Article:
|SWASH (an acronym of Simulating WAves till SHore) is a non-hydrostatic wave-flow model and is
intended to be used for predicting transformation of dispersive surface waves from offshore to the beach
for studying the surf zone and swash zone dynamics, wave propagation and agitation in ports and harbours,
rapidly varied shallow water flows typically found in coastal flooding resulting from e.g. dike breaks,
tsunamis and flood waves, density driven flows in coastal waters, and large-scale ocean circulation,
tides and storm surges.
The basic philosophy of the SWASH code is to provide an
efficient and robust model that allows a wide range of time and space scales of surface waves and shallow
water flows in complex environments to be applied.
The governing equations are the nonlinear shallow water equations including non-hydrostatic pressure, and
optionally the equations for conservative transport of salinity, temperature and suspended sediment.
In addition, the vertical turbulent dispersion of momentum and diffusion of salt, heat and sediment load
are modelled by means of the standard k-ε turbulence model. The transport equations
are coupled with the momentum equations through the baroclinic forcing term, while the equation of state is
employed that relates density to salinity, temperature and sediment.
The need to accurately predict small-scale coastal flows and transport of contaminants encountered in environmental issues
is becoming more and more recognized. In principle, SWASH has no limitations and can capture flow phenomena with spatial
scales from centimeters to kilometers and temporal scales from seconds to hours. Yet, this model can be employed to resolve
the dynamics of wave transformation, buoyancy flow and turbulent exchange of momentum, salinity, heat and suspended
sediment in shallow seas, coastal waters, estuaries, reefs, rivers and lakes. Examples are small-scale coastal applications,
like waves approaching a beach, wave penetration in a harbour, flood waves in a river, oscillatory flow through canopies,
salt intrusion in an estuary, internal waves, and large-scale ocean, shelf and coastal systems driven by Coriolis and
meteorological forces to simulate tidal waves and storm surge floods.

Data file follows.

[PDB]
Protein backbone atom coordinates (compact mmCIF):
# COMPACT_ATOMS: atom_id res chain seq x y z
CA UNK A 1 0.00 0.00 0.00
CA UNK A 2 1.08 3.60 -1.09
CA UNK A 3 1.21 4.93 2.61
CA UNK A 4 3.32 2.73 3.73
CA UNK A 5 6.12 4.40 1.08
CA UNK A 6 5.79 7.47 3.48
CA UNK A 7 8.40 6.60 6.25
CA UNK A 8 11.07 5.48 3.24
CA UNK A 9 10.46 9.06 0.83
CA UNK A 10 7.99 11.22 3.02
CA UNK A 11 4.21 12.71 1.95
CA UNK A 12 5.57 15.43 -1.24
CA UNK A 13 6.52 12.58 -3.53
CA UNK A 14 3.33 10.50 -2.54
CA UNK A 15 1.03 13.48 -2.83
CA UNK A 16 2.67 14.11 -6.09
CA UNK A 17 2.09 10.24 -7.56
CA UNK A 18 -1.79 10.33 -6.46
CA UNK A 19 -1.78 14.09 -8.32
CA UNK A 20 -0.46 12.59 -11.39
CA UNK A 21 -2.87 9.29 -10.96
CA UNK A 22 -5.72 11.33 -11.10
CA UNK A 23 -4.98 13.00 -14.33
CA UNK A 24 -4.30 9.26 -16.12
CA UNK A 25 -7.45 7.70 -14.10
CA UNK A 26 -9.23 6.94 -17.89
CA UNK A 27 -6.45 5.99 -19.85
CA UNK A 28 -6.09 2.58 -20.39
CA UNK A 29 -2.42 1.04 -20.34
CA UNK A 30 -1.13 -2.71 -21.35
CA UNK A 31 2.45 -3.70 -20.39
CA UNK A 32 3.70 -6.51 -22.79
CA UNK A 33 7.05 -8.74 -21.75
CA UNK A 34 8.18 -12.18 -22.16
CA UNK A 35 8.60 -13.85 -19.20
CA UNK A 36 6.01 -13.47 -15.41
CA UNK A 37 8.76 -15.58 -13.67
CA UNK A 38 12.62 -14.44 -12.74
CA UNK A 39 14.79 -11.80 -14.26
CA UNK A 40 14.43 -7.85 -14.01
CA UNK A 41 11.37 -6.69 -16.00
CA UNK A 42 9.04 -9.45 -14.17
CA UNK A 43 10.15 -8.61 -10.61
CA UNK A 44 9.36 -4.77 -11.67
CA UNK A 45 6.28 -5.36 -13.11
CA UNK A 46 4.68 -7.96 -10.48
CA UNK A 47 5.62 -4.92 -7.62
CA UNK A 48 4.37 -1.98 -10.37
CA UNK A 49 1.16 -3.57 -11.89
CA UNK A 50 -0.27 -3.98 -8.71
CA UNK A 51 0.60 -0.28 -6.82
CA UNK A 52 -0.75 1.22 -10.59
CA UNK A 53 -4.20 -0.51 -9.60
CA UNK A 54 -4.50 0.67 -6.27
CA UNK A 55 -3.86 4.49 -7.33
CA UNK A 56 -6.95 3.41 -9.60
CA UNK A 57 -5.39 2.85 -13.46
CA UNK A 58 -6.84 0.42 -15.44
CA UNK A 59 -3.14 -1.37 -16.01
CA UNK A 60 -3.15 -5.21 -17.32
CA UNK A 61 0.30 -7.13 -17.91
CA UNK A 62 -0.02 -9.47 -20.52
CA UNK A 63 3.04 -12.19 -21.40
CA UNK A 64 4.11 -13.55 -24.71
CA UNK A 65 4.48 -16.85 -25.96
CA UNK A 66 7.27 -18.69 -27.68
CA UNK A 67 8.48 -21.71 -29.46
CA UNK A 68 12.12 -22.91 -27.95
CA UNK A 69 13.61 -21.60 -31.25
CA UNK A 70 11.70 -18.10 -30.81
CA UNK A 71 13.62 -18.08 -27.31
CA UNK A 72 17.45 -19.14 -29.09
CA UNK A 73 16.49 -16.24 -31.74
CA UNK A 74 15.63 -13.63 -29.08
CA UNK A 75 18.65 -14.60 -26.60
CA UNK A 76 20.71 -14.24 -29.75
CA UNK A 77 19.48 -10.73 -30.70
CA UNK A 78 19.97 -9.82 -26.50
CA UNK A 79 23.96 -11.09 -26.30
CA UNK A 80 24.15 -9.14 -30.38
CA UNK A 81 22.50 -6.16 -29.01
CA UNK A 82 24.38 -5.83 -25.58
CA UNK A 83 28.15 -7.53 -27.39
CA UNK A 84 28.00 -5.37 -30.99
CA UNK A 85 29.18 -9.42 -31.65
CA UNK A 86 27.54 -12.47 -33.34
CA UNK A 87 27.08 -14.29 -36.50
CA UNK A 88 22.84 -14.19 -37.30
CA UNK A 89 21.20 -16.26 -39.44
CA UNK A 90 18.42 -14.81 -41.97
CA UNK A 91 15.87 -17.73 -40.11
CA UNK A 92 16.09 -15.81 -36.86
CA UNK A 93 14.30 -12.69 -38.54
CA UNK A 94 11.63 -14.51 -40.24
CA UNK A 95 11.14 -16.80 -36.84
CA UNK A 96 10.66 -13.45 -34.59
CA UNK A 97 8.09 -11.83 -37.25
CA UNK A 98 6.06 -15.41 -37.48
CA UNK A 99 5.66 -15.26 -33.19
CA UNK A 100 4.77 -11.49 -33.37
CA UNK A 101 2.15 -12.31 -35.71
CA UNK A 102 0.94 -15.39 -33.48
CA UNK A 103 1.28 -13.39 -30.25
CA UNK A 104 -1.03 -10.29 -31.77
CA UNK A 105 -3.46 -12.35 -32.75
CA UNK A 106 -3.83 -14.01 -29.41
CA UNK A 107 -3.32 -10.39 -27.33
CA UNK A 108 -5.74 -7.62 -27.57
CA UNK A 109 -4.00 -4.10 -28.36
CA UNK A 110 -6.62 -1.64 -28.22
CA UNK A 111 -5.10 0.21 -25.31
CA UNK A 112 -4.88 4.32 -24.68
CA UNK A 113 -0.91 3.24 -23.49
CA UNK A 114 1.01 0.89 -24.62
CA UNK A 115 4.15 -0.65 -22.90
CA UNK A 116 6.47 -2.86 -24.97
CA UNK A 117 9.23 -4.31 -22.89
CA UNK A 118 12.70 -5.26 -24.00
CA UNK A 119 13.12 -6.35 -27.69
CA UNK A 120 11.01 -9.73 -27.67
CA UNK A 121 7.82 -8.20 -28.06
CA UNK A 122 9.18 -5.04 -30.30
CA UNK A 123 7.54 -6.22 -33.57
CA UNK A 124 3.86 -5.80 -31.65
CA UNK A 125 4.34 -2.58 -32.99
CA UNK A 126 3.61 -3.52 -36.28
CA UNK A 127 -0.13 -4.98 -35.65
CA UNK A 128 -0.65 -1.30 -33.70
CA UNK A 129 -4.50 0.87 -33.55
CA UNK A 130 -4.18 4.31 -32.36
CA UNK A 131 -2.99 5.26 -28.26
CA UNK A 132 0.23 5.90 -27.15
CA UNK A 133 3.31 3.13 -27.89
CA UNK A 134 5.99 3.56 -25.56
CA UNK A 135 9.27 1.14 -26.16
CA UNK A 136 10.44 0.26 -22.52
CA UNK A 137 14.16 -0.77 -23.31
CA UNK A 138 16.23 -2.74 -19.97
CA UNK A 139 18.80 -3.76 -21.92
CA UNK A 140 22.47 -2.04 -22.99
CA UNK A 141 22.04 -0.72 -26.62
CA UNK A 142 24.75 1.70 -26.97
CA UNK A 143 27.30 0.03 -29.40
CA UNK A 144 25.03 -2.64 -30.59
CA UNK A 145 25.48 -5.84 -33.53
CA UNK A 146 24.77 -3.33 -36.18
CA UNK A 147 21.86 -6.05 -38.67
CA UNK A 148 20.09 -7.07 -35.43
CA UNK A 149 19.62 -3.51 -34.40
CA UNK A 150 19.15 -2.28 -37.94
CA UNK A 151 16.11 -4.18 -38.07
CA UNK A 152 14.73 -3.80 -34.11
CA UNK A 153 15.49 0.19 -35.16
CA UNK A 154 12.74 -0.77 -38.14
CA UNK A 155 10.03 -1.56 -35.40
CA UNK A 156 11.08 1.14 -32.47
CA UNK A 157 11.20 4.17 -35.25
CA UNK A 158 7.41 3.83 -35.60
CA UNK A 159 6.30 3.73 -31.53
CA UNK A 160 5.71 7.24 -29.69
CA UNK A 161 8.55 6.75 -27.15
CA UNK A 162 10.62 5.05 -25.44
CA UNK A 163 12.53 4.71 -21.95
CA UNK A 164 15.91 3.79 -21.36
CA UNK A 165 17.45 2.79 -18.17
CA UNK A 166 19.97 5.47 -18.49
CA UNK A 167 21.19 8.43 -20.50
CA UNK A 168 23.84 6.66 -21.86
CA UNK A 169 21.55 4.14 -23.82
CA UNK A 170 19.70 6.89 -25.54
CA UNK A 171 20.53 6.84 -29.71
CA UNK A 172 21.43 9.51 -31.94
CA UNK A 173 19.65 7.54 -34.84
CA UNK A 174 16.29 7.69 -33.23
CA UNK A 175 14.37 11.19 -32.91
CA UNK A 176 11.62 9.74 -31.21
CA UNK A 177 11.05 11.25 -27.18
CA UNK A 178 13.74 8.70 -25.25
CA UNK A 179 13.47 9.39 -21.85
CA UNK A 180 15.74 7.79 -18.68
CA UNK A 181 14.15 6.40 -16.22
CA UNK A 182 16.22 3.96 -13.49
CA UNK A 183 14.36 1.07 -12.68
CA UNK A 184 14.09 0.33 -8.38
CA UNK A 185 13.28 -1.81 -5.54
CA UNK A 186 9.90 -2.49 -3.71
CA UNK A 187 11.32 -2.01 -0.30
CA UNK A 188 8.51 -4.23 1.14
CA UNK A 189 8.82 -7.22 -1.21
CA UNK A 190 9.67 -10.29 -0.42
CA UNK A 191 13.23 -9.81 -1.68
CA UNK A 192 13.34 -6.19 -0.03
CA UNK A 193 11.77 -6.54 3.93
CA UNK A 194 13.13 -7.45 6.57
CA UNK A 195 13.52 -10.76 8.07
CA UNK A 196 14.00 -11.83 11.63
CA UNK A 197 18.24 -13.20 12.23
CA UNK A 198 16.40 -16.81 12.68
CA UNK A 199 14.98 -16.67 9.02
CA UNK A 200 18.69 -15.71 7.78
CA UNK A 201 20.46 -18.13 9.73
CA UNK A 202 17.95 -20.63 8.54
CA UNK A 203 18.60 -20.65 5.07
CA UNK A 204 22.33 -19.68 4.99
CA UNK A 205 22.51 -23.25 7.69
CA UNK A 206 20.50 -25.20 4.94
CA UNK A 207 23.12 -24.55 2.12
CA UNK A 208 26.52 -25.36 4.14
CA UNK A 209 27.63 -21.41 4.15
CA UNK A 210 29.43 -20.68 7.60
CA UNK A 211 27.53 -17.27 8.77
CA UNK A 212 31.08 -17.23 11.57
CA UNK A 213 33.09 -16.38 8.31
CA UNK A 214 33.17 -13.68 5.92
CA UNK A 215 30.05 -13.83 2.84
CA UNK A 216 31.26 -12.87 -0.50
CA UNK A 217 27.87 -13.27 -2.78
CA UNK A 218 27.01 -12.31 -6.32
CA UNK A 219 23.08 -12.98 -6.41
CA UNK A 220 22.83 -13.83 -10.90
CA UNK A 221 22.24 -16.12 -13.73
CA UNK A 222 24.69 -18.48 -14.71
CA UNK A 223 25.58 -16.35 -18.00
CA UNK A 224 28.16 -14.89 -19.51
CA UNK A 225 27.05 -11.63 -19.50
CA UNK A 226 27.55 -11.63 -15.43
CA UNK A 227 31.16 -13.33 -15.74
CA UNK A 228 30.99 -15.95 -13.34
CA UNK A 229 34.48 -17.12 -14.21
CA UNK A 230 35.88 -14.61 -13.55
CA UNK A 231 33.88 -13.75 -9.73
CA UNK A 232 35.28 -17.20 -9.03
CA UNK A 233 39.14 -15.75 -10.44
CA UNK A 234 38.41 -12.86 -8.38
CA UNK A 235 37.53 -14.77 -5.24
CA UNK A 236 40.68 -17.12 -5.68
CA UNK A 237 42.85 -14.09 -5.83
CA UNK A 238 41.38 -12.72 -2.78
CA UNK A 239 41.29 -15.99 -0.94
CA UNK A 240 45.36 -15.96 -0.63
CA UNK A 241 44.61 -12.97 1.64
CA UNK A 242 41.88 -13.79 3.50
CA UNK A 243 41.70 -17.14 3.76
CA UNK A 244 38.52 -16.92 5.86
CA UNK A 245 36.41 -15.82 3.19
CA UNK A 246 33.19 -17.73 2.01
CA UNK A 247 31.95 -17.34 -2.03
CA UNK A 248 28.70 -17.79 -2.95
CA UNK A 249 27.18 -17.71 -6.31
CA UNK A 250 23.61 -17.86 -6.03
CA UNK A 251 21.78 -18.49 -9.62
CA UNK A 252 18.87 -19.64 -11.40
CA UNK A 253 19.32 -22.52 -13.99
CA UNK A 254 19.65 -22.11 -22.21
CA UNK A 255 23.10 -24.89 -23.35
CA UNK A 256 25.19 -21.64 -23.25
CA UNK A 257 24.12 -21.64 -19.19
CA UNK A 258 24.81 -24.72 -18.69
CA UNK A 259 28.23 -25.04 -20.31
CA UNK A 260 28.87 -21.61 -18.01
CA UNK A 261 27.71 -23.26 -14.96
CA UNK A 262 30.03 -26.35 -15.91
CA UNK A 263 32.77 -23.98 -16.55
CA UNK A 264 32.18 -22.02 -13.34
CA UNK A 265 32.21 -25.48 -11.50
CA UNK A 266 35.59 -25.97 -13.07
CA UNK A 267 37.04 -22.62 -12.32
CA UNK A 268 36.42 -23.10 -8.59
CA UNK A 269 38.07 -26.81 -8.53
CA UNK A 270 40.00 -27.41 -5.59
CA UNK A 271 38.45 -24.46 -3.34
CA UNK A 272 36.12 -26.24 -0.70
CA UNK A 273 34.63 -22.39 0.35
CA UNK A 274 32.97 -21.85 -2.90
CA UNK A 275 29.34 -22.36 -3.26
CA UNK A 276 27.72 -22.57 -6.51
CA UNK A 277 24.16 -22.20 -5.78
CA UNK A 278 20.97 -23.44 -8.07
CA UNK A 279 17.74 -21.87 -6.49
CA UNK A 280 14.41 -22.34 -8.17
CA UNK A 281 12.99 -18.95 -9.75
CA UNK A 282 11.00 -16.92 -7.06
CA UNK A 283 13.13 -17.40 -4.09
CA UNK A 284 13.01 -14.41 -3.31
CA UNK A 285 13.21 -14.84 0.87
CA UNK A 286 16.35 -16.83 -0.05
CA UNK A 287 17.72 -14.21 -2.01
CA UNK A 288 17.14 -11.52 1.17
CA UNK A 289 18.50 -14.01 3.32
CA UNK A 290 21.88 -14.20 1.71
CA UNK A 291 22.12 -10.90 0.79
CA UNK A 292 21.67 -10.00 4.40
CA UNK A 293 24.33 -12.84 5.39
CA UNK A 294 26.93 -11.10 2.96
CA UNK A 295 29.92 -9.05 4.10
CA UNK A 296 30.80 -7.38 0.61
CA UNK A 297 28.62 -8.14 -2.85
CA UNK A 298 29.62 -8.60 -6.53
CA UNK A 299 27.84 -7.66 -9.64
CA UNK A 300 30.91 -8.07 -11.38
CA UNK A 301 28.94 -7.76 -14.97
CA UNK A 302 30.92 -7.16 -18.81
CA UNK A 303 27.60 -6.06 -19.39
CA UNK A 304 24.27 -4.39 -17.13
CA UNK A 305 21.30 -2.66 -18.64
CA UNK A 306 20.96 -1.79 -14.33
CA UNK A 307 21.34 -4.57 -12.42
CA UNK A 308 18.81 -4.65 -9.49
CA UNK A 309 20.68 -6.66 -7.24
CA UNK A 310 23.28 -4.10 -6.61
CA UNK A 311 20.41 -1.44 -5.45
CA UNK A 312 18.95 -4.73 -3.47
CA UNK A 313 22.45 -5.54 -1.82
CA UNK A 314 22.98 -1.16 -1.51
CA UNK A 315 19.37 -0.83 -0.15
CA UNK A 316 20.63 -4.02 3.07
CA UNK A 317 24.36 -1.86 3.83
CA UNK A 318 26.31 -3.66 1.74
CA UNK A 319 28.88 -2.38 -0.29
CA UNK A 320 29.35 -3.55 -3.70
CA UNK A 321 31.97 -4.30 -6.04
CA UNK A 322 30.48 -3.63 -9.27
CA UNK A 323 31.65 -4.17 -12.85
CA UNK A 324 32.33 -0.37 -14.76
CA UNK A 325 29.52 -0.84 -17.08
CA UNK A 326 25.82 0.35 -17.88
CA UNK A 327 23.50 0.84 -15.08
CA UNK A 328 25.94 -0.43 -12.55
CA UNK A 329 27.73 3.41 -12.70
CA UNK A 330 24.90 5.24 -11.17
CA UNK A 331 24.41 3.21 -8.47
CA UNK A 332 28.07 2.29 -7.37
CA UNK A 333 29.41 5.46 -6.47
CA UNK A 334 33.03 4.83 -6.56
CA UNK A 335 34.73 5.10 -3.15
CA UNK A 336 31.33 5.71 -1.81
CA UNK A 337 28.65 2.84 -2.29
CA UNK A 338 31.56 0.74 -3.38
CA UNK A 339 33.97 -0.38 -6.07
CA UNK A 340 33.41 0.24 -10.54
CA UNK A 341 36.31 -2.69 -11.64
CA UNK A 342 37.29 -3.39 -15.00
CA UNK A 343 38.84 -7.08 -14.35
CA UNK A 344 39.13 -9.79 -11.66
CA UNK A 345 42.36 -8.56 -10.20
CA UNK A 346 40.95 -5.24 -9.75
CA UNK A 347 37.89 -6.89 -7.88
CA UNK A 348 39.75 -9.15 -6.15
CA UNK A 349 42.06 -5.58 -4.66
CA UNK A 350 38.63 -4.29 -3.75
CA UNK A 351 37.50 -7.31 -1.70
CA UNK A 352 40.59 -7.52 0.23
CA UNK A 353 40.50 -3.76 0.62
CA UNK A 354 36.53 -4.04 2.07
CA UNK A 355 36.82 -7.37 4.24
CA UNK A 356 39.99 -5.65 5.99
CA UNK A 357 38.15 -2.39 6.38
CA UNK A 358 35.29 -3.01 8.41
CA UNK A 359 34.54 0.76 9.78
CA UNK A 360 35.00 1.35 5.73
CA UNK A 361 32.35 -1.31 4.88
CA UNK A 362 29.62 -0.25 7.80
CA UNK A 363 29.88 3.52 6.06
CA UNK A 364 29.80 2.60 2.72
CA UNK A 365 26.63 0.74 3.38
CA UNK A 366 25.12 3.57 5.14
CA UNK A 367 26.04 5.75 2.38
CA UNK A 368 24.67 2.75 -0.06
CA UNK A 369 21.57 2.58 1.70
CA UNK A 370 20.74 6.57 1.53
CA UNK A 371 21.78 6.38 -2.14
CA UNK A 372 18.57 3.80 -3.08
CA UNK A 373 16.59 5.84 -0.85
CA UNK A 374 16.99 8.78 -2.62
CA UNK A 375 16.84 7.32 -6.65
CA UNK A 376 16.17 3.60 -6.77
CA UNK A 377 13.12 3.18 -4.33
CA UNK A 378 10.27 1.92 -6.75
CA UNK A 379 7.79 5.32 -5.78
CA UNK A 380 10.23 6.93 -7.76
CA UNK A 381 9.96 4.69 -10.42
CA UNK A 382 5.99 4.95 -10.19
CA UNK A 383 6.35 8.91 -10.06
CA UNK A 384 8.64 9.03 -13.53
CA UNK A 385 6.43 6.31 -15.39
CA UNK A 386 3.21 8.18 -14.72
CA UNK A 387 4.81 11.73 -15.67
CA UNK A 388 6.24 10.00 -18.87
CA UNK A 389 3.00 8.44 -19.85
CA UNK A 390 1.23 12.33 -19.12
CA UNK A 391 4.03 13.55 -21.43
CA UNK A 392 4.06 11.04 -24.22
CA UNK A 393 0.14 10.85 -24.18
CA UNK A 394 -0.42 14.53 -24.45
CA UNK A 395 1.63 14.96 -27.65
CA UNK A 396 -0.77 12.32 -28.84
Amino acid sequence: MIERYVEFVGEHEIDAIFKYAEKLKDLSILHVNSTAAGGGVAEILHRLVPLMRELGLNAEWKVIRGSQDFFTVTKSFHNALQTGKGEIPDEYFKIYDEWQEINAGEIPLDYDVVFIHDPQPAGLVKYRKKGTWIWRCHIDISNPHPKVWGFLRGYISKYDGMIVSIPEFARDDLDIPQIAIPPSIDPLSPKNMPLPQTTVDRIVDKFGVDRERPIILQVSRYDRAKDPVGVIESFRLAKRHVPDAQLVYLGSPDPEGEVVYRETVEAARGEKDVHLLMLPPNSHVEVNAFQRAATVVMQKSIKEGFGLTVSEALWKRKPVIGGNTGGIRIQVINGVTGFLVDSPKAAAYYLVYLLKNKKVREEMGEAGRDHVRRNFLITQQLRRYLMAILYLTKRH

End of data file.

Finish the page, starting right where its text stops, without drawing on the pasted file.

It should be emphasized that SWASH is not a Boussinesq-type wave model.
Conceptually, the vertical structure of the flow is a part of the solution.
In fact, SWASH may either be run in depth-averaged mode or multi-layered mode in which the computational domain
is divided into a fixed number of vertical terrain-following layers. SWASH improves its frequency dispersion by
increasing this number of layers rather than increasing the order of derivatives of the dependent variables like
Boussinesq-type wave models do. Yet, SWASH contains at most second order
spatial derivatives, whereas the applied finite difference approximations are at most second order accurate
in both time and space. This is probably the main reason why SWASH is much more robust and
faster than any other
Boussinesq-type wave model. This approach receives good linear frequency dispersion
up to kh ≤ 7 with two equidistant layers at 1% error in phase
velocity (k and h are the wave number and water depth, respectively).
In addition, SWASH does not have any numerical filter nor dedicated
dissipation mechanism to eliminate short wave instabilities.
Neither does SWASH include other ad-hoc measures like the surface roller model for wave breaking, the slot
technique for moving shoreline, the source functions for internal wave generation, and the alteration of the governing
equations for modelling wave-current interaction. See also an interesting
paper on this subject.
SWASH is close in spirit to
respect to the pragmatism employed in the development of the code in the sense that comprises are sometimes
necessary for reasons of efficiency and robustness. Furthermore, like SWAN, the software package of SWASH includes
user-friendly pre- and post-processing and does not need any special libraries.
In addition, SWASH is highly flexible, accessible and easily extendible
concerning several functionalities of the model.
Applications drawn from the work of the Fluid Mechanics research
group at Delft University convey an impression of the capabilities of SWASH.